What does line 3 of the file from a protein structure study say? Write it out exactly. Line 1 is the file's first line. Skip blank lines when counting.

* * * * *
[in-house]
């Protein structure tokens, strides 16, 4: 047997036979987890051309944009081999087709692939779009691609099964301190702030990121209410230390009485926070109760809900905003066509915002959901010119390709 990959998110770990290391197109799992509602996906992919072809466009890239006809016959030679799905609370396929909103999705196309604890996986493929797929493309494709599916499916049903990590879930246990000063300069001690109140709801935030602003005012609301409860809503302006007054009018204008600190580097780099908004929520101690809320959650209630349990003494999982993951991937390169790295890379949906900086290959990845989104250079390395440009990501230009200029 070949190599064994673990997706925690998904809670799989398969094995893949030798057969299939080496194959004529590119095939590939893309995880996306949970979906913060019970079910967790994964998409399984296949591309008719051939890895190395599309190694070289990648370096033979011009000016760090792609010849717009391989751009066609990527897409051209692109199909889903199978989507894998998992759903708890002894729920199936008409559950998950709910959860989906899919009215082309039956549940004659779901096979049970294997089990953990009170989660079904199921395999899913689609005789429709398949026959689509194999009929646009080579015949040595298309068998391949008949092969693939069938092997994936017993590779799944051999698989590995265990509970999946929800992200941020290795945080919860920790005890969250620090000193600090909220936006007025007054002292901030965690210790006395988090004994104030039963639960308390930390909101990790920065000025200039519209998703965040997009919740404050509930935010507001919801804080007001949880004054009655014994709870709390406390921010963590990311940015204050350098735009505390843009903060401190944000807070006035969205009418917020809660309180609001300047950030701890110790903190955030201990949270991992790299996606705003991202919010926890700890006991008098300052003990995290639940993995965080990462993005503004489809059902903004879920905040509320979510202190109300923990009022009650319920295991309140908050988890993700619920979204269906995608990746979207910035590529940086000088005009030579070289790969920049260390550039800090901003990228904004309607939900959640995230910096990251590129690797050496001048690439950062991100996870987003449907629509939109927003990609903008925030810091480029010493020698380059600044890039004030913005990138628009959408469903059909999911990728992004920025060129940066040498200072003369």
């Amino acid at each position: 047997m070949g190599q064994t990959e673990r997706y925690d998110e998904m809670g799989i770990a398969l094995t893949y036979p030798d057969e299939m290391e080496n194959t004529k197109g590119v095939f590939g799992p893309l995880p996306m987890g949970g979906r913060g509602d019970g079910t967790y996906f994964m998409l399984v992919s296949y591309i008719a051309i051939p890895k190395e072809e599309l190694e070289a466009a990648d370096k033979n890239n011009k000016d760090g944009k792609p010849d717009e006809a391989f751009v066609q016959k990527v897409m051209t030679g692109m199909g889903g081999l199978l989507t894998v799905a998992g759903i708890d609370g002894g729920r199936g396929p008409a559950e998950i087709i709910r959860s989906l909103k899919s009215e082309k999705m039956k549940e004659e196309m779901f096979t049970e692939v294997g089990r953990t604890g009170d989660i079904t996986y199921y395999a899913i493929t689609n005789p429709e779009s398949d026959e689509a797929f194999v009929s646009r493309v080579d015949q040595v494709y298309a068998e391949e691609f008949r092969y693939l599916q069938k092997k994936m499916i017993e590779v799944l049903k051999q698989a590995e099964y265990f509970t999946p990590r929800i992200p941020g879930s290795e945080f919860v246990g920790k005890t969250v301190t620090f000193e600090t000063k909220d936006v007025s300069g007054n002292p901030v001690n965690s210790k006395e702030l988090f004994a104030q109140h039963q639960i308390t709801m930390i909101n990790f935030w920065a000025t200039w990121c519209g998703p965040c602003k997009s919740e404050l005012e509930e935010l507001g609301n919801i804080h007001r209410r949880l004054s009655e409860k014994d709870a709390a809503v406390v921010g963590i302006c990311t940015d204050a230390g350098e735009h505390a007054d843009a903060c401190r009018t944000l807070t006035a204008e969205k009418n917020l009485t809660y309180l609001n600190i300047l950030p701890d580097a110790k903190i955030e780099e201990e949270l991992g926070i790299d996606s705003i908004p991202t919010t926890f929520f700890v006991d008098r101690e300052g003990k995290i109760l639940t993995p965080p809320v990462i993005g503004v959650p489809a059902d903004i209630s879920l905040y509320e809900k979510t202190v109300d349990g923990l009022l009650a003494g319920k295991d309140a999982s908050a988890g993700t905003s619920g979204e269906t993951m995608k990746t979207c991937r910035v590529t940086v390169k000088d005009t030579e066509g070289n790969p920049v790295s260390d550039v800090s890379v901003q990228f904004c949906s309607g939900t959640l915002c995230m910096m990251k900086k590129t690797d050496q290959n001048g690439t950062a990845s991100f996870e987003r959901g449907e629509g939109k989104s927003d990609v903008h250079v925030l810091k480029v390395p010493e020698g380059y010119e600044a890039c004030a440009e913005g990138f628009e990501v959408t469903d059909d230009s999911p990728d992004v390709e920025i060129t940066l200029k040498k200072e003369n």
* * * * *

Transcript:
């Amino acid at each position: 047997m070949g190599q064994t990959e673990r997706y925690d998110e998904m809670g799989i770990a398969l094995t893949y036979p030798d057969e299939m290391e080496n194959t004529k197109g590119v095939f590939g799992p893309l995880p996306m987890g949970g979906r913060g509602d019970g079910t967790y996906f994964m998409l399984v992919s296949y591309i008719a051309i051939p890895k190395e072809e599309l190694e070289a466009a990648d370096k033979n890239n011009k000016d760090g944009k792609p010849d717009e006809a391989f751009v066609q016959k990527v897409m051209t030679g692109m199909g889903g081999l199978l989507t894998v799905a998992g759903i708890d609370g002894g729920r199936g396929p008409a559950e998950i087709i709910r959860s989906l909103k899919s009215e082309k999705m039956k549940e004659e196309m779901f096979t049970e692939v294997g089990r953990t604890g009170d989660i079904t996986y199921y395999a899913i493929t689609n005789p429709e779009s398949d026959e689509a797929f194999v009929s646009r493309v080579d015949q040595v494709y298309a068998e391949e691609f008949r092969y693939l599916q069938k092997k994936m499916i017993e590779v799944l049903k051999q698989a590995e099964y265990f509970t999946p990590r929800i992200p941020g879930s290795e945080f919860v246990g920790k005890t969250v301190t620090f000193e600090t000063k909220d936006v007025s300069g007054n002292p901030v001690n965690s210790k006395e702030l988090f004994a104030q109140h039963q639960i308390t709801m930390i909101n990790f935030w920065a000025t200039w990121c519209g998703p965040c602003k997009s919740e404050l005012e509930e935010l507001g609301n919801i804080h007001r209410r949880l004054s009655e409860k014994d709870a709390a809503v406390v921010g963590i302006c990311t940015d204050a230390g350098e735009h505390a007054d843009a903060c401190r009018t944000l807070t006035a204008e969205k009418n917020l009485t809660y309180l609001n600190i300047l950030p701890d580097a110790k903190i955030e780099e201990e949270l991992g926070i790299d996606s705003i908004p991202t919010t926890f929520f700890v006991d008098r101690e300052g003990k995290i109760l639940t993995p965080p809320v990462i993005g503004v959650p489809a059902d903004i209630s879920l905040y509320e809900k979510t202190v109300d349990g923990l009022l009650a003494g319920k295991d309140a999982s908050a988890g993700t905003s619920g979204e269906t993951m995608k990746t979207c991937r910035v590529t940086v390169k000088d005009t030579e066509g070289n790969p920049v790295s260390d550039v800090s890379v901003q990228f904004c949906s309607g939900t959640l915002c995230m910096m990251k900086k590129t690797d050496q290959n001048g690439t950062a990845s991100f996870e987003r959901g449907e629509g939109k989104s927003d990609v903008h250079v925030l810091k480029v390395p010493e020698g380059y010119e600044a890039c004030a440009e913005g990138f628009e990501v959408t469903d059909d230009s999911p990728d992004v390709e920025i060129t940066l200029k040498k200072e003369n």